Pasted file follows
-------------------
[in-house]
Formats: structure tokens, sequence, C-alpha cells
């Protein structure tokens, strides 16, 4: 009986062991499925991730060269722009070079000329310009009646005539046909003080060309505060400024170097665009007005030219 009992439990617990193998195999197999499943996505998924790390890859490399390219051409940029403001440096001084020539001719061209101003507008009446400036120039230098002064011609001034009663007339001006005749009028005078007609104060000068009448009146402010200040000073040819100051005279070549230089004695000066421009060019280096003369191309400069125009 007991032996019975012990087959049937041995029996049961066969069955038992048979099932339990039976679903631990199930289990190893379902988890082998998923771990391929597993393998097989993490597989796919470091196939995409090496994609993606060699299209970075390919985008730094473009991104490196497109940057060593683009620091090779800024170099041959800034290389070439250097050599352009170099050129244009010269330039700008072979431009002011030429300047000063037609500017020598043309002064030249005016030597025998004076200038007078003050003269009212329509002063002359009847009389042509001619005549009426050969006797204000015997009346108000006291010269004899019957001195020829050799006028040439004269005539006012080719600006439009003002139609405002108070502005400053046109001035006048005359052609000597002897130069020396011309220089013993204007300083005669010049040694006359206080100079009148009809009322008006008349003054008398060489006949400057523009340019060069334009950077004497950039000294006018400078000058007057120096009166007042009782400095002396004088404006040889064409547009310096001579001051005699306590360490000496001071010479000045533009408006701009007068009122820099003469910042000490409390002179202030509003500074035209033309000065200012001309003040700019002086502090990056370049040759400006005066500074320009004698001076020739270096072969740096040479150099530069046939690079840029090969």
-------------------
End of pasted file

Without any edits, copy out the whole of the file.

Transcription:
[in-house]
Formats: structure tokens, sequence, C-alpha cells
């Protein structure tokens, strides 16, 4: 009986062991499925991730060269722009070079000329310009009646005539046909003080060309505060400024170097665009007005030219 009992439990617990193998195999197999499943996505998924790390890859490399390219051409940029403001440096001084020539001719061209101003507008009446400036120039230098002064011609001034009663007339001006005749009028005078007609104060000068009448009146402010200040000073040819100051005279070549230089004695000066421009060019280096003369191309400069125009 007991032996019975012990087959049937041995029996049961066969069955038992048979099932339990039976679903631990199930289990190893379902988890082998998923771990391929597993393998097989993490597989796919470091196939995409090496994609993606060699299209970075390919985008730094473009991104490196497109940057060593683009620091090779800024170099041959800034290389070439250097050599352009170099050129244009010269330039700008072979431009002011030429300047000063037609500017020598043309002064030249005016030597025998004076200038007078003050003269009212329509002063002359009847009389042509001619005549009426050969006797204000015997009346108000006291010269004899019957001195020829050799006028040439004269005539006012080719600006439009003002139609405002108070502005400053046109001035006048005359052609000597002897130069020396011309220089013993204007300083005669010049040694006359206080100079009148009809009322008006008349003054008398060489006949400057523009340019060069334009950077004497950039000294006018400078000058007057120096009166007042009782400095002396004088404006040889064409547009310096001579001051005699306590360490000496001071010479000045533009408006701009007068009122820099003469910042000490409390002179202030509003500074035209033309000065200012001309003040700019002086502090990056370049040759400006005066500074320009004698001076020739270096072969740096040479150099530069046939690079840029090969």